Becoming an Organ Donor is Easier Than You Think

November 12, 2012

Becoming an Organ Donor is Easier Than You Think

There are a lot of misconceptions about becoming an organ donor. Some of these misconceptions include that donors need to pay a fee; that you can be too old to donate your organs and that your family will receive money if they consent to having your organs taken out after you die. But perhaps the biggest myth is that becoming an organ donor is a long, complicated process. It’s not.

First Steps

When you get your driver’s license renewed, check to see if you can have printed on your license that you wish to donate your organs. This is an option in the UK, many Canadian provinces and states in America. But how about if you do not drive? In the UK, you can phone the National Health Services Organ Donor Register. In North America, you can opt for a state identification card that acts exactly like a driver’s license (except that you are not allowed to drive.)

The next step is to tell as many friends and family members as you can about your wishes. If you are a member of a synagogue or church, tell your faith leader. You should also tell your doctors. There is a persistent myth that you should never tell your doctor that you want to be an organ donor or the doctor may not try to save your life. Doctors can go to jail for doing this. Also, the doctors who remove your organs are different from your own doctors. There are also no documented cases of doctors purposefully letting patients die in order to harvest their organs.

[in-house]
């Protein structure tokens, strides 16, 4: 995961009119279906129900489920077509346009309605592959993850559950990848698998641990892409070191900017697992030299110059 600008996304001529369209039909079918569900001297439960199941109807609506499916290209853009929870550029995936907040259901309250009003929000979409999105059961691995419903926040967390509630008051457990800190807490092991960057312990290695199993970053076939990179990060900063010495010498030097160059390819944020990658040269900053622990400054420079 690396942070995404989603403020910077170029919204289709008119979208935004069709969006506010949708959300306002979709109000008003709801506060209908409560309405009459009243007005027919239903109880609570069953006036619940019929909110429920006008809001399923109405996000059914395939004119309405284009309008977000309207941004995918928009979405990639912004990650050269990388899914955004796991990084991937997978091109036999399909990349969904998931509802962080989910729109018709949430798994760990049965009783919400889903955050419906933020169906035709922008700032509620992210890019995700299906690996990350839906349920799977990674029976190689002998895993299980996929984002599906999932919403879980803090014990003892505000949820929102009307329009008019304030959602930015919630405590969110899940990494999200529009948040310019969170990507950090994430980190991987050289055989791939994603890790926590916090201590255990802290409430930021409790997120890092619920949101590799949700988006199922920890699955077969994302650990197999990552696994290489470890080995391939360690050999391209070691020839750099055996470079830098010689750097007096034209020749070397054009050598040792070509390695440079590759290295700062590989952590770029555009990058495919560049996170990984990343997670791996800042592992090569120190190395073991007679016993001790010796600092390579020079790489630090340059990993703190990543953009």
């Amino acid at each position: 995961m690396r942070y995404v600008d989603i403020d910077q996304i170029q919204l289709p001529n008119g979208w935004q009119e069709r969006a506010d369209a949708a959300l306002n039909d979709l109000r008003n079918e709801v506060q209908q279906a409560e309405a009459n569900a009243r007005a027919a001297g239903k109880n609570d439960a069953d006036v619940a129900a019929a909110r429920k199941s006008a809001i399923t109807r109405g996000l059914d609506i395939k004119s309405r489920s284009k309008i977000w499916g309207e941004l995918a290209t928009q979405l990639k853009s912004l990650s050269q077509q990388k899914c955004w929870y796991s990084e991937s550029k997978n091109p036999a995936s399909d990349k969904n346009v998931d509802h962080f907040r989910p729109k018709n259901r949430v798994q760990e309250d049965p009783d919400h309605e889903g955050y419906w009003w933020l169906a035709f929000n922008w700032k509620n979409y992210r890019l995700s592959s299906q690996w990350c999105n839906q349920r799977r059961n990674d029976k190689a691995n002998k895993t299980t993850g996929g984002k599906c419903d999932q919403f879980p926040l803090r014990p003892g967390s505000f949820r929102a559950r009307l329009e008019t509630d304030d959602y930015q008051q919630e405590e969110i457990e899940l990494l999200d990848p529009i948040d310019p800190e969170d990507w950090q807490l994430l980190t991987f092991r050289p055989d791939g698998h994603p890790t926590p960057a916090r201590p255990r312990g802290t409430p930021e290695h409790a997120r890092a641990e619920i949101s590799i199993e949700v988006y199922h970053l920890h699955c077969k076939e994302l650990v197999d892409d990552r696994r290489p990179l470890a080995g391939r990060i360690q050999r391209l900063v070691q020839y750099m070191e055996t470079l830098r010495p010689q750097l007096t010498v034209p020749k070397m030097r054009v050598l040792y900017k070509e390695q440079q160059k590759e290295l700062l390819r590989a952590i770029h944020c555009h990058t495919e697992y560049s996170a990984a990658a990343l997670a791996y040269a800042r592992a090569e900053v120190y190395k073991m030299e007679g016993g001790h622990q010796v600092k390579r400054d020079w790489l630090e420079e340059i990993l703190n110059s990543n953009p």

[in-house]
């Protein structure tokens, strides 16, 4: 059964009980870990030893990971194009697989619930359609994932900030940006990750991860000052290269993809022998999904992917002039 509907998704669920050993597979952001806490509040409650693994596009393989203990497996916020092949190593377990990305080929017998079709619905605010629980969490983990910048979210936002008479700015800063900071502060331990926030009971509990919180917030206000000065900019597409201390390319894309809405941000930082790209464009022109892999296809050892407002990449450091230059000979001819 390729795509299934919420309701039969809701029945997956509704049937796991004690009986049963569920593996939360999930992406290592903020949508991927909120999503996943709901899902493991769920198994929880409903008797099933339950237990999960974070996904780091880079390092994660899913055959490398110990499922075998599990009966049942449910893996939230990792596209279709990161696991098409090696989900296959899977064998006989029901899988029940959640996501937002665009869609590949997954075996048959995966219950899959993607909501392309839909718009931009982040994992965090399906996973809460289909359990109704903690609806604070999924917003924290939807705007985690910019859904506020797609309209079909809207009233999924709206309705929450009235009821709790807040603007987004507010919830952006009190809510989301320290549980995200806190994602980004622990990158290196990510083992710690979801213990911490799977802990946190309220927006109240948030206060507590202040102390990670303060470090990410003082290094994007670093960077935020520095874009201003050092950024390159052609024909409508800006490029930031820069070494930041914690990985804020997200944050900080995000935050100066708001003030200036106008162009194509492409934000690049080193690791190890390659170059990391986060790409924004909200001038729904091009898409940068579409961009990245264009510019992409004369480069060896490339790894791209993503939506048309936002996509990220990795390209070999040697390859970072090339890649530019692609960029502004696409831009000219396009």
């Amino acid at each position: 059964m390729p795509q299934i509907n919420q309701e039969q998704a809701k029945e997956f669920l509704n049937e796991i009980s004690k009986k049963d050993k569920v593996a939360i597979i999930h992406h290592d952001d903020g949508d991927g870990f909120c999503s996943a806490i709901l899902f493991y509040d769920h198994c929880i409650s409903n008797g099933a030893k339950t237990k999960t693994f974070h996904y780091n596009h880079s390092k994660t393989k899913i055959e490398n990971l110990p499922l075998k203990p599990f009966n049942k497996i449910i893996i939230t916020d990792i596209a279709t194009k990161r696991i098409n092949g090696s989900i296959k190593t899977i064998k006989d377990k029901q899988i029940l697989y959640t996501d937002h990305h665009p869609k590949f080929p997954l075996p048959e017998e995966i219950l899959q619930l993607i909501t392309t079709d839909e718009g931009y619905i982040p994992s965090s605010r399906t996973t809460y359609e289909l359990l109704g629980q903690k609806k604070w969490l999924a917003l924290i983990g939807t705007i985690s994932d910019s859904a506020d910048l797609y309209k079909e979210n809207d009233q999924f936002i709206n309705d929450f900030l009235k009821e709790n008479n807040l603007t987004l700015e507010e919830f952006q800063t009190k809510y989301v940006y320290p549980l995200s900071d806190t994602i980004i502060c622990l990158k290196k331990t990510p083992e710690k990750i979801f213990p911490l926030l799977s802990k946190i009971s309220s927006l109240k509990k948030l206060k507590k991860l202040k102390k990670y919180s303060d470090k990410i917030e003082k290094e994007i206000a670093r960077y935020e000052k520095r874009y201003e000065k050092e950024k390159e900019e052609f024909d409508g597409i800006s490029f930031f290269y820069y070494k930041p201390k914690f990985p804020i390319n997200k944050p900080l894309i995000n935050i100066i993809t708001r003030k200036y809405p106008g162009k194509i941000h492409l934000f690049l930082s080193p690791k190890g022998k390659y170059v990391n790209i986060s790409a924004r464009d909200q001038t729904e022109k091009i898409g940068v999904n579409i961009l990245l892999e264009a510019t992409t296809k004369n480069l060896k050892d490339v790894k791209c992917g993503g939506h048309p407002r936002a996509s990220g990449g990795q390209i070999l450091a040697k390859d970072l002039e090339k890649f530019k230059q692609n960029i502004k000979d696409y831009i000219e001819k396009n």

Further Steps

In many areas of the world, this is all you need to do in order to become an organ donor. But if you want to make sure your wishes are carried out after you are dead, there are several things that you can do:

  • State your wishes in your will or living will
  • Tell the executor of your will of your wishes
  • Tell your lawyer, if you happen to have one
  • Wear a bracelet that clearly states “Organ Donor.”

As time goes by, you may develop a medical condition which would eliminate you from being an organ donor candidate. These illnesses include AIDS/HIV and some cancers.

Things to Keep In Mind

Some European countries like Belgium has passed laws of “assumed consent.” In these countries, most citizens want to donate their organs after they die, so they only need to do worry if they do not. In these countries, the family members have the final decision, so be sure to let your family know what your wishes are.

You will not be able to state who will be able to receive your organs. This is nearly impossible and questionable, ethically. If you donate your organs, they may go into saving the lives whoever needs them the most – even if that person is a criminal, drug addict or lawyer. If you only want your organs to go to the “right” kind of people, then do not become a donor.

Tags: ,

Category: Articles